Rivers that sing, Trees that grin, Songs that ride on the wind. Men From Earth takes folk to the mountain and conjures a wildwood dream.

This is the sound and these are the songs of Men From Earth. Organic Folk Rock, Earth Music, Mountain Music. Four generations of players, honest heartfelt lyric, sound and vocal harmony in the tradition of the classic string bands and artists. Whether they hail from bluegrass, folk or rock the common thread is always a deep respect and commitment to the craft of song, lyric and story.

MFE's Wildwood Echoes is, to generalise, a country album with lashings of blues, but to be more specific, it’s a collection of songs rich with intent, distilled down to their simplest form so they can speak clearly and plainly.

They deal, in part, with finding a sense of peace, but more importantly, as Bird says, the album, lyrically, “is about connection. I have a really strong connection with the land, that’s where everything comes from. The elements, critters, trees, the rivers – that physical environment, it leaves an indelible mark on your soul. They’re my brothers and sisters, that’s who I’m really honouring when I’m telling these stories.”

Bird’s lyrics on Wildwood Echoes, which came together over a few years post-Riversong, spring from his heart, inspired by his own place on earth, in amongst the foothills of Tasmania’s Dial Range. It was here in The Valley that the songs grew, inspired by the land of which Bird is custodian, the towering trees, the rivers and wildlife all playing their part in helping to build these ideas. Pre-production was also taken care of in this home environment, further cementing the ‘men from earth’ ideal.

The sounds themselves that adorn this record are likewise robust and earthy – mandocello, banjo, mandolin, double bass, guitar and subtle percussion all combine to lend a country feel to proceedings, walking that Americana line whilst at the same time oozing Australiana, with a solid injection of the blues infused for good measure.

The band, which comprises four generations, lend solid vocal harmonies giving the songs that deep, more muscular sound inherent to male voices coming together in song.

It’s the mark of a man, and a band, who are having fun, who are playing music because it’s what they want to do, not because it’s what’s expected of them. Wildwood Echoes was recorded live to tape, all players in the same room, no headphones. It is, as Bird says, real, both lyrically and sonically. The results are quite stunning; from the heart, not the head.

Robert Patey-Downes - Percussion, Vocals
Scott Bird - Vocal, Guitar, Harmonica
Tom Beasley - Mandolin, Mandola, Banjo, Vocals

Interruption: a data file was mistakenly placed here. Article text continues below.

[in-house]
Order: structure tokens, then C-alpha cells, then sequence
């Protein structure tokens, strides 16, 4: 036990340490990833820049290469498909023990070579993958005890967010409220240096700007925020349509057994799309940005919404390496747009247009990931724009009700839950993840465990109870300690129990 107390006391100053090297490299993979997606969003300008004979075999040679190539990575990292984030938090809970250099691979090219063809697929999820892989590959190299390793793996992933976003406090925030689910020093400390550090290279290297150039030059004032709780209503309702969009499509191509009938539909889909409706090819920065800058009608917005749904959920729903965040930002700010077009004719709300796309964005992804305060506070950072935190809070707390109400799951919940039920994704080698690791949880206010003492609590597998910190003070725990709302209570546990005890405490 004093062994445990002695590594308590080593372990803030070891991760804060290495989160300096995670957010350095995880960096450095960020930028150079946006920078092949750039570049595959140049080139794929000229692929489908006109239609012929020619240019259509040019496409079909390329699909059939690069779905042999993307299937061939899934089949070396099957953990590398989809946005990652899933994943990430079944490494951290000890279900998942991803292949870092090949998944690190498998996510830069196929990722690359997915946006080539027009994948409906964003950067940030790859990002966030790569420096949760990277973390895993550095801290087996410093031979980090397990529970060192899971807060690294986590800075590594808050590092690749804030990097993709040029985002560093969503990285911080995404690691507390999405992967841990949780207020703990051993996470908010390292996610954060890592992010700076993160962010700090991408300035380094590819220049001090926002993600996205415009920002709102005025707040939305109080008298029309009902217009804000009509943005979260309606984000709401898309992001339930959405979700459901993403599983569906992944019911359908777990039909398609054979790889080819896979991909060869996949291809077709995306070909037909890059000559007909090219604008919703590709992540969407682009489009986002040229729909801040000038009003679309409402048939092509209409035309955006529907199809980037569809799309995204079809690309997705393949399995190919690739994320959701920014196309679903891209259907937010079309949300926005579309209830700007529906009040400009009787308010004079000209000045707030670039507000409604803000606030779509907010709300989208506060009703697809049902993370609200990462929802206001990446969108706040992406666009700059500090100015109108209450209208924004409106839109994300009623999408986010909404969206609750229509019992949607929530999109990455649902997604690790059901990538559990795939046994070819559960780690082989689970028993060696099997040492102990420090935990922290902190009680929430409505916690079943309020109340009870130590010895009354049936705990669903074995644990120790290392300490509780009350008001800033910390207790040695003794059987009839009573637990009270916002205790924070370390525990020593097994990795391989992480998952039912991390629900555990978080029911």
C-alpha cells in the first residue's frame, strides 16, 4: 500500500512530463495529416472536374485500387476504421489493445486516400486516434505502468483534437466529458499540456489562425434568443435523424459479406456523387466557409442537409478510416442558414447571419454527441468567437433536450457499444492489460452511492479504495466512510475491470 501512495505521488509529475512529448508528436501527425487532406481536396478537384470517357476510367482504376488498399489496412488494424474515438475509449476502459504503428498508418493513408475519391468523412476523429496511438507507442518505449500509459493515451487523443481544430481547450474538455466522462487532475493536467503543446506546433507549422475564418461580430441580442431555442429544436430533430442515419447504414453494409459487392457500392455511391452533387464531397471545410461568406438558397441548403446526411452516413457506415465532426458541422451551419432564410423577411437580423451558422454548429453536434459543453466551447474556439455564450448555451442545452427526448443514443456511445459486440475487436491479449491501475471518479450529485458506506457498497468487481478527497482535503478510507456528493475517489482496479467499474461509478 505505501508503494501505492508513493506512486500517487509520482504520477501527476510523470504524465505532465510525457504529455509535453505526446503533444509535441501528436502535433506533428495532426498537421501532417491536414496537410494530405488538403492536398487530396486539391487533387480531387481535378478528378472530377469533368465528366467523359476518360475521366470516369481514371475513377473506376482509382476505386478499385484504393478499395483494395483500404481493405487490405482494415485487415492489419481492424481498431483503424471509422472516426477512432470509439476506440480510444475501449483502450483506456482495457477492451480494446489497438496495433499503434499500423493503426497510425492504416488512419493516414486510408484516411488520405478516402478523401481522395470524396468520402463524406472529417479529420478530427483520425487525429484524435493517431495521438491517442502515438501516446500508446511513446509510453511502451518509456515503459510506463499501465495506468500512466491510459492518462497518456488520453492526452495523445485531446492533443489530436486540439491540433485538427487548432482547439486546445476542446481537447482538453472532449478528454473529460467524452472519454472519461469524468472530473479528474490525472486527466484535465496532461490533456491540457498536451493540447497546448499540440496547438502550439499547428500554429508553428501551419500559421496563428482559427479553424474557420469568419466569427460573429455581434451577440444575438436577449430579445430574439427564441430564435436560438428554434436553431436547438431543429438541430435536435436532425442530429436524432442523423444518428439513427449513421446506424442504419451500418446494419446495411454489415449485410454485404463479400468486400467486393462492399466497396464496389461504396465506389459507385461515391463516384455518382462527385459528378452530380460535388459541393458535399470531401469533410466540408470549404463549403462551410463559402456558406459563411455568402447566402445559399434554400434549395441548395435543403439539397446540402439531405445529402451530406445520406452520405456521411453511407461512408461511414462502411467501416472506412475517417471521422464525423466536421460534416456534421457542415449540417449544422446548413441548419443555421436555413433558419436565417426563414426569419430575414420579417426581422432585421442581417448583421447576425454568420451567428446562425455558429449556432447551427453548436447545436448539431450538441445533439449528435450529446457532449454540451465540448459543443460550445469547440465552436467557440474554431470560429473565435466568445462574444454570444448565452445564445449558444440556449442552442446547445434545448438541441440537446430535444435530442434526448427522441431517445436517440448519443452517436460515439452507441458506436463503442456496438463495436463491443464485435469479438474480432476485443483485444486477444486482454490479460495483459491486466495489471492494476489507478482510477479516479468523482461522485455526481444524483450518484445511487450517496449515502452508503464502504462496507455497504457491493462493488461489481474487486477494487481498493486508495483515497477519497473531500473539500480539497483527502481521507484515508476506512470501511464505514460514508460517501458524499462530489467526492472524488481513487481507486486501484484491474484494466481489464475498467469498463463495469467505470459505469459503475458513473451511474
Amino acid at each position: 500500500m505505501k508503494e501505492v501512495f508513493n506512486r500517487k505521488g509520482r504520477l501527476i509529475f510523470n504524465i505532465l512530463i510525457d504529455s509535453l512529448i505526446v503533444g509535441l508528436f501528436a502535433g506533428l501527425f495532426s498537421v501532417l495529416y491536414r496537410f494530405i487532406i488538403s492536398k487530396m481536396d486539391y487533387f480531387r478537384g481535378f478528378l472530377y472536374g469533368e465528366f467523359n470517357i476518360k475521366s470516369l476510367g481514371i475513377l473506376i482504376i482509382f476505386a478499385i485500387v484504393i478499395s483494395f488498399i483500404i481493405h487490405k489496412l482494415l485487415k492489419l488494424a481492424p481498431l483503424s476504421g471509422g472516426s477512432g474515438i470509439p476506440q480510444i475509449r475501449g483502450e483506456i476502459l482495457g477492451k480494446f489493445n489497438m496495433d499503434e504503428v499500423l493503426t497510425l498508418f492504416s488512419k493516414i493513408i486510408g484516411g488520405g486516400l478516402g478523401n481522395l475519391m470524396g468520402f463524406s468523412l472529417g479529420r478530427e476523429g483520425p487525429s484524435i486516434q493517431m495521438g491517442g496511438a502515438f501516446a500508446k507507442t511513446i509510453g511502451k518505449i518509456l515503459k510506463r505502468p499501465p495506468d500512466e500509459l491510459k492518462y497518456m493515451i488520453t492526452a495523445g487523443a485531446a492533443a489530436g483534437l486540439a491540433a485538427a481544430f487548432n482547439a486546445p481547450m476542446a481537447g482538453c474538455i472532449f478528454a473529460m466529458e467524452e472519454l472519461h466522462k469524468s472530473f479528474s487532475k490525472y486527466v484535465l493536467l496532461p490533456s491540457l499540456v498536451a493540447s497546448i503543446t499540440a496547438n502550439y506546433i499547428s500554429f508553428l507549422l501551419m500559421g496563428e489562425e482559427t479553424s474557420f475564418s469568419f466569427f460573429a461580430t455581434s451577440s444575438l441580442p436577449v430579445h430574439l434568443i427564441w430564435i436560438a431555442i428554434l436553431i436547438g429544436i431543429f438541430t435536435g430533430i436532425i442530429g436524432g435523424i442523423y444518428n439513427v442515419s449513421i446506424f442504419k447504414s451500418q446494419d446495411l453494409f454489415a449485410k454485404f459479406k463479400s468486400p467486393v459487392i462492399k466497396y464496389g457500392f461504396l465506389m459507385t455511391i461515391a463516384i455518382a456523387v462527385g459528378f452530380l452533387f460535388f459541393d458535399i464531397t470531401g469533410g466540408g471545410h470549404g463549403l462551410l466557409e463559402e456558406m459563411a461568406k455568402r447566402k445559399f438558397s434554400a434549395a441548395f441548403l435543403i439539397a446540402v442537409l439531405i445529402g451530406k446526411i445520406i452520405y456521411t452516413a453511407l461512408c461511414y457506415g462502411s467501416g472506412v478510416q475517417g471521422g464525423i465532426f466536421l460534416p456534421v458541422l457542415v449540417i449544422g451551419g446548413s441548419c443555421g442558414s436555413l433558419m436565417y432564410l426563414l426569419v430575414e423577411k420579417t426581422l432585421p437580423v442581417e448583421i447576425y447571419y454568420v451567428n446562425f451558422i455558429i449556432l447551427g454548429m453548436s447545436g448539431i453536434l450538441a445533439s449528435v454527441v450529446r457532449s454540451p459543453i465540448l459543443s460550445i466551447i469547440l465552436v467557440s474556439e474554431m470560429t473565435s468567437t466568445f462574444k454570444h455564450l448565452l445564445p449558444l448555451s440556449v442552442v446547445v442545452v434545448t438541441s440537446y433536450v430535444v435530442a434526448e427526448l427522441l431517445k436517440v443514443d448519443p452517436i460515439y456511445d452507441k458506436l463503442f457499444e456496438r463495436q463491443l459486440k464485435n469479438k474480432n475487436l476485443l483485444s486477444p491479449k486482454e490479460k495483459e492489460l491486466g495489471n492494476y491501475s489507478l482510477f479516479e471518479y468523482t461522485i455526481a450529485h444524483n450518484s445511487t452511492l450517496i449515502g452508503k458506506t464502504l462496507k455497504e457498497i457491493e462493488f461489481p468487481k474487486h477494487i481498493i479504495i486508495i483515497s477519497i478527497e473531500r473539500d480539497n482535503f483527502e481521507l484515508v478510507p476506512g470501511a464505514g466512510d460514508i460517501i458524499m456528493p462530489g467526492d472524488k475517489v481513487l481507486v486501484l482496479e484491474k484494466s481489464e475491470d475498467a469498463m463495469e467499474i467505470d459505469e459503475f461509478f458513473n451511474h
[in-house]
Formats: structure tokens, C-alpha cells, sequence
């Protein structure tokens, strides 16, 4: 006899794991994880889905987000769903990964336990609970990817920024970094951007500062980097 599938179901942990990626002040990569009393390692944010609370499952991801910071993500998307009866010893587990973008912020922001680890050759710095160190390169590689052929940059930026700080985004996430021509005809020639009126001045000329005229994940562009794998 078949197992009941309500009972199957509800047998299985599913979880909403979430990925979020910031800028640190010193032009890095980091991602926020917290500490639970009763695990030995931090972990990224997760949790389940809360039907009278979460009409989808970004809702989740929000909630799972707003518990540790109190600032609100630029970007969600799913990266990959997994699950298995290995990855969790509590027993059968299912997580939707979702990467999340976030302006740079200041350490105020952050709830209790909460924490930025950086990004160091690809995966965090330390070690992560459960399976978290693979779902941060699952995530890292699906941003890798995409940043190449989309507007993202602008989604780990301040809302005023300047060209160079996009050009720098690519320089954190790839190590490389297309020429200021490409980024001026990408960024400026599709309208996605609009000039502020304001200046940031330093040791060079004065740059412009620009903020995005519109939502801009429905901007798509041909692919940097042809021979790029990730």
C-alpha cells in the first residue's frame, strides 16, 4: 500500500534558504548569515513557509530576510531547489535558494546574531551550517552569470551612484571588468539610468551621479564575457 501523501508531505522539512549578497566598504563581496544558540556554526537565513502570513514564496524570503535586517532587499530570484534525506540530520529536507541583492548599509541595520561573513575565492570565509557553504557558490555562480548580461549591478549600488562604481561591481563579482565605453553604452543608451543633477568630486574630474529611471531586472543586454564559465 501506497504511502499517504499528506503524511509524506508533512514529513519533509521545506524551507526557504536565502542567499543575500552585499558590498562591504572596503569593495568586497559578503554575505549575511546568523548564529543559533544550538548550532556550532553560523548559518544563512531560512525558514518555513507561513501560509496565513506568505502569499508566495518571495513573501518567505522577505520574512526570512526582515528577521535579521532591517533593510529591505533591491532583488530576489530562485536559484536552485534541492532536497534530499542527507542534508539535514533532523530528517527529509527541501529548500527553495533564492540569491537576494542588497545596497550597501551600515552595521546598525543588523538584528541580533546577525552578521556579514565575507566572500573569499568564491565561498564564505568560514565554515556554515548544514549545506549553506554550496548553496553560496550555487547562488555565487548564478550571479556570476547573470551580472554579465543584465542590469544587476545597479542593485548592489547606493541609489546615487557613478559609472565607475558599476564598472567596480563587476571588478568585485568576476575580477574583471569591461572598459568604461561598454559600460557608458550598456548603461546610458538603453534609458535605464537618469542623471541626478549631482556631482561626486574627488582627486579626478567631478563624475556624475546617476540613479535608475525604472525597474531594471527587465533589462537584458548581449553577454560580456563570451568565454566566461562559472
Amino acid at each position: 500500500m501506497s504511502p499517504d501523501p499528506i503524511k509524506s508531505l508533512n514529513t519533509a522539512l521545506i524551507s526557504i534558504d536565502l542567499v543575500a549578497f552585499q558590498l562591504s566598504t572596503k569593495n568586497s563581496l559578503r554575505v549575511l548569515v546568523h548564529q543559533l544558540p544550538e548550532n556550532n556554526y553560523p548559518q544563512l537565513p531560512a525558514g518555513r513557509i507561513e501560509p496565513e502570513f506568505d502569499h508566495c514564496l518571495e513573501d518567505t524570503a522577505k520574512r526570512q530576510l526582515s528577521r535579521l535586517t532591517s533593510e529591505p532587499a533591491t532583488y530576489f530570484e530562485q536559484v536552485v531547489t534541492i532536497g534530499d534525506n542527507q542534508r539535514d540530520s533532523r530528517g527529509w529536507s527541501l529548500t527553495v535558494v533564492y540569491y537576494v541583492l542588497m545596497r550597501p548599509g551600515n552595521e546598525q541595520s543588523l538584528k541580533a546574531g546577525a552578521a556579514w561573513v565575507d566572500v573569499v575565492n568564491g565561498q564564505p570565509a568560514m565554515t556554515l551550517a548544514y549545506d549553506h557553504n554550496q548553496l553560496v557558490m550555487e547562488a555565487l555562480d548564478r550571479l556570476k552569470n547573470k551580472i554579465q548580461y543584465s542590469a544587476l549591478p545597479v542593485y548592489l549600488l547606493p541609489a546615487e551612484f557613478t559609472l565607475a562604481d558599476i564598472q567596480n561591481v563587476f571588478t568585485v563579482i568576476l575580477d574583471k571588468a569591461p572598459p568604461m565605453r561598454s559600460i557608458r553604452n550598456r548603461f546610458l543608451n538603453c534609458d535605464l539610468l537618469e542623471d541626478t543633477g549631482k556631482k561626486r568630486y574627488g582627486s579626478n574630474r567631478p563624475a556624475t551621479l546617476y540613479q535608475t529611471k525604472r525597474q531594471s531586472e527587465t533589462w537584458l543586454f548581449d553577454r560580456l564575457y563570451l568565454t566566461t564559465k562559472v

Luke Wright - Mandocello, Guitar, Vocals

& on the album James Gillard - Double Bass

‘Imagine the raw power of these gritty folksongs blasting from a festival pa. Imagine the sonic gut-punch of these foot-stomping blues. Men from Earth make songs that can, should, must! – be played loud and live. No bells and whistles here, no smooth edges. Turn Wildwood Echoes up – then show up to their next gig’. Rob Hirst - Midnight Oil / Backsliders





Representative | Scott Bird | Australia |
Management | Trudi Bird | Australia |



The Crossing / Men From Earth

MEN FROM EARTH album trailer

Men From Earth / Live at Lizotte's 'The Crossing'

Men From Earth / Shine


"When you listen to this album it feels like you can hear the creek running, feel the breeze coming off the mountain, whispering through the trees. You feel like you can touch the soul of the man who sings these great songs, played by a band that really sounds like a band should, tight and in empathy with one another. To me this is an important album in a day when so much is disposable and cheap. It's the real thing folks! You can hear the roots, the heritage, played in a way that's not derivative, no USA mid-Western cowboy hats required in this outfit! The landscape, while inspired by Tasmania, Australia, is universal." 

John Brewster – The Angels

“Men From Earth’s songs exhibit an intriguing duality. On one hand, they feel lived-in and as ancient as mother earth herself and on the other hand, they feel euphoric and full of vigor. Whether writing about carnage and mayhem (“Wayward Son”), depression (“Shine”), or a Koori/indigenous perspective on world conflict (“Walk With Giants”) there is this irrepressible feeling that everything is going to be alright. The songs positively glow with joy, optimism and an earthy purity.”

Lorne Behrman NY